Steve’s Blog: Agents and Editors and Authors, oh my! PNWA Conference Day IIby Steve Conference News. Posted on July 27, 2012.
I attended the Pacific Northwest Writers Conference July 20-22. This is the second post from that conference, more to follow in the coming weeks.
My head feels like it has been shaken, not stirred. My ears are ringing from the fatigue of concentration. I have now spent twenty four hours watching fellow writers navigate the halls of the Hilton Conference Center as I dash from one event to another.
Some of them wander by in a state of dreamy introspection, the gently pulsing jellyfish of letters, a spectrum of colored hair, earth mother clothing, drifting in the current of human intercourse. Others dart here and there, the predators, needle sharp teeth, they smell blood in the hallway, several with a hapless agent or editor clenched in the jaws of an elevator pitch.
I wonder for a moment what I look like…predator or prey.
The editor and agent forums are great. Much of the anxiety about meeting with these people (I have both my pitch sessions tomorrow on Saturday) dissolves with their humanity and sense of humor. Considering what is going on in the publishing world these days, they are a calm and friendly lot.
Sitting next to me in the cavernous Emerald Ballroom, is a sweet, shy woman who has absolutely no faith that anyone will want her novel about bugs that take over an abandoned town. Someone has told her that no one wants talking animal stories right now….no market, no book. She stares away, fingering her conference tag. Below her name, are the words ‘Urban Fantasy’.
With a face framed by a puff of graying short curls, thin gold-framed oval glasses, she looks just a bit like one of her characters. I would buy her book in a second. I tell her that she shouldn’t mute her bugs, that she shouldn’t make them vampires or werewolves.
I point out that even the editors and agents say that they don’t know what will come next. She should love her bugs and keep offering them again and again, this year, next year, five years from now…. and someday, talking animals will return to the mysterious appetites of the readers.
She will ride the front curl of the wave, she will be the first on the beach and that Pixar will be chasing her down the strand….She smiles. It is a lovely smile.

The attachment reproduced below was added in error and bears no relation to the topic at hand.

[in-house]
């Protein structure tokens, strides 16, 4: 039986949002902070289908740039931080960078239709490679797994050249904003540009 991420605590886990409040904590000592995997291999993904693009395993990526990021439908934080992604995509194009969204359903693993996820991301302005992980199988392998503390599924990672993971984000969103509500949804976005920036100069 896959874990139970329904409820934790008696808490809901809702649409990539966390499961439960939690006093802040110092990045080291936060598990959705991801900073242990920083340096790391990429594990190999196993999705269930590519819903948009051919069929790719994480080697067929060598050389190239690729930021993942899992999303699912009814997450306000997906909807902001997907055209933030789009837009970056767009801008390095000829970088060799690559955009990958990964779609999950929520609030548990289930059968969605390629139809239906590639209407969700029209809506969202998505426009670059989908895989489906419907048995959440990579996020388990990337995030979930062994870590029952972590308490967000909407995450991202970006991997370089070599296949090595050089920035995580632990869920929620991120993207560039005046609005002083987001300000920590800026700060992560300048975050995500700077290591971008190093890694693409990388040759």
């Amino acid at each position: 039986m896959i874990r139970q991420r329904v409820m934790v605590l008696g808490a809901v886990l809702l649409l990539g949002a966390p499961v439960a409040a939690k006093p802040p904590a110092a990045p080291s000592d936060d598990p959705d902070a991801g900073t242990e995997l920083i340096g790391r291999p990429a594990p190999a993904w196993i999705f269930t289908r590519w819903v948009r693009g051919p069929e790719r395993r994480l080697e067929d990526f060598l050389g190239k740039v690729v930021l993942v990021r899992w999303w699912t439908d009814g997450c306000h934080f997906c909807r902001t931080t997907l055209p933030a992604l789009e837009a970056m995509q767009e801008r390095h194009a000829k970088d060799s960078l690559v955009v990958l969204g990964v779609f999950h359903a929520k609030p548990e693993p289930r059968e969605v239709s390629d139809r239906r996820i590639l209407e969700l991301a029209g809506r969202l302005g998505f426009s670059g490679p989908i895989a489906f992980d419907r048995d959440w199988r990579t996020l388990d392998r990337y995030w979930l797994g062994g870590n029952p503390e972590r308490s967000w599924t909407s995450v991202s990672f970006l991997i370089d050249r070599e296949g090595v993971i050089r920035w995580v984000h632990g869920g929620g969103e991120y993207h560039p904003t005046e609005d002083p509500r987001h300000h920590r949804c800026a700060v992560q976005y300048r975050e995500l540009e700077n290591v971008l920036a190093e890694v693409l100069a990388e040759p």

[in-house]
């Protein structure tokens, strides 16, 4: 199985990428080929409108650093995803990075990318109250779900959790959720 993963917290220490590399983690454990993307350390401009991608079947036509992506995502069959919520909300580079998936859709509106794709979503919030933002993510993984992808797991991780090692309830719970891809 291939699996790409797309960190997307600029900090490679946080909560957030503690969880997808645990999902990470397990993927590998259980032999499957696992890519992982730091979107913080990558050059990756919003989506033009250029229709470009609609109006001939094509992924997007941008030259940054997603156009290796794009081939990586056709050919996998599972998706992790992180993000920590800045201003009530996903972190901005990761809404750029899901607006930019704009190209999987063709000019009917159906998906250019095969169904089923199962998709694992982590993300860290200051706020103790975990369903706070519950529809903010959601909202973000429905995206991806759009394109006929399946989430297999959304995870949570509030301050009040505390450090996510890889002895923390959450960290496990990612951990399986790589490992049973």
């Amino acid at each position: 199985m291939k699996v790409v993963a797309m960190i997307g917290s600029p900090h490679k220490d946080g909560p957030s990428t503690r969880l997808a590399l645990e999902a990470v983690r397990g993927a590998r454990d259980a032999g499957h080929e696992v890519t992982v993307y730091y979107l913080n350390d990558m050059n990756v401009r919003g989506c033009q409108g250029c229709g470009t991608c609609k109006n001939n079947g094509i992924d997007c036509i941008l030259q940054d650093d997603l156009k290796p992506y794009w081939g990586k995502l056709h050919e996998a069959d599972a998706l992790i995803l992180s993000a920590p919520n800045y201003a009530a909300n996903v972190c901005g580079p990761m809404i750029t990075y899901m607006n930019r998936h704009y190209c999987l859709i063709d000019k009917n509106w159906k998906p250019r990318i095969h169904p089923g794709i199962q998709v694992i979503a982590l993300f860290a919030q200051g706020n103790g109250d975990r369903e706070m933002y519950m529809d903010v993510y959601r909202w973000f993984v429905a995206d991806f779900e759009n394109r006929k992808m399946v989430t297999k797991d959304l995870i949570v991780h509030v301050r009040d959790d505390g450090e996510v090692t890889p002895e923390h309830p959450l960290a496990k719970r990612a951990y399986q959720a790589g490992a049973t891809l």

I run into Pam Binder, PNWA president. She looks tired, but happy and excited as she talks to the attendees and watches months of work unfold into a living creation. I thank her for her holding my 2011 registration when my tumultuous life kept me from the conference last year. Her grace and personality permeate the conference.
I sit rapt at the lunch ‘Spotlight’ meeting as Donald Maass weaves another mini-conference, delivering wave after wave of insight and ideas about deep character development. I start to love my protagonist again…we have been estranged for a while. I think things are going to work out after all.
I spend a frustrating hour and a half in a lecture on high concept plots. We search through the plots and precepts of the writers in the audience. Each idea seems to wither under scrutiny. It’s been done before. The idea isn’t plausible, the characters overdrawn. There is blood on the floor and I can hear the predator’s tail threshing the water.
But frustration turns to illumination when I realize that no matter how much craft you apply, high concept is something that comes from within. It is born in the synapses of the silent portions of the brain, the dark matter of our DNA. Craft needs spark just as much as spark needs craft.
The afternoon ends with another ironic twist. It is a panel discussion on the blending of genres. The bad news: genres are not created in the minds of the writer, they are revealed in the desire of readers, a target that drifts like Sargasso seaweed . We start to feel helpless, incapable of influencing our fate in this fickle pursuit. At the last moment, Tom Colgan’s voice of experience delivers the good news: write your heart out, tell your best story and the genre will find you.
As I am heading toward the exit, Ms. Urban Fantasy hails me. She is glowing, probably some sort of insect chromophores, an LED of excitement. She tells me she had two agents request her manuscript. I pat her shoulder and tell her to get started on her next book. Another burst of phosphorescence and she floats off down the corridor.
Out in the hallway, I see the Space Opera writer, fine, perfectly straight curtain of brown hair down to his waist whose basso profundo, movie-trailer voice silenced the gallery at the pitch practice session. I see the middle-aged engineer, Technical Non-fiction, his short sleeve dress shirt and slacks pressed to perfect creases. He is surrounded by a foaming river of excited artists. They are all different, yet all connected by the hunger to be heard.
As I reach the elevator, I can see my reflection in the stainless steel doors, some of the age softened by the rubbed finish. I see a younger man, idealistic, eager to share his stories with the world. I think of the theme of the conference ‘Characters Create Movement’.
And then I realize that I am one of the characters and tomorrow I will try my best to move an agent or and editor with my story.
Next week: Day III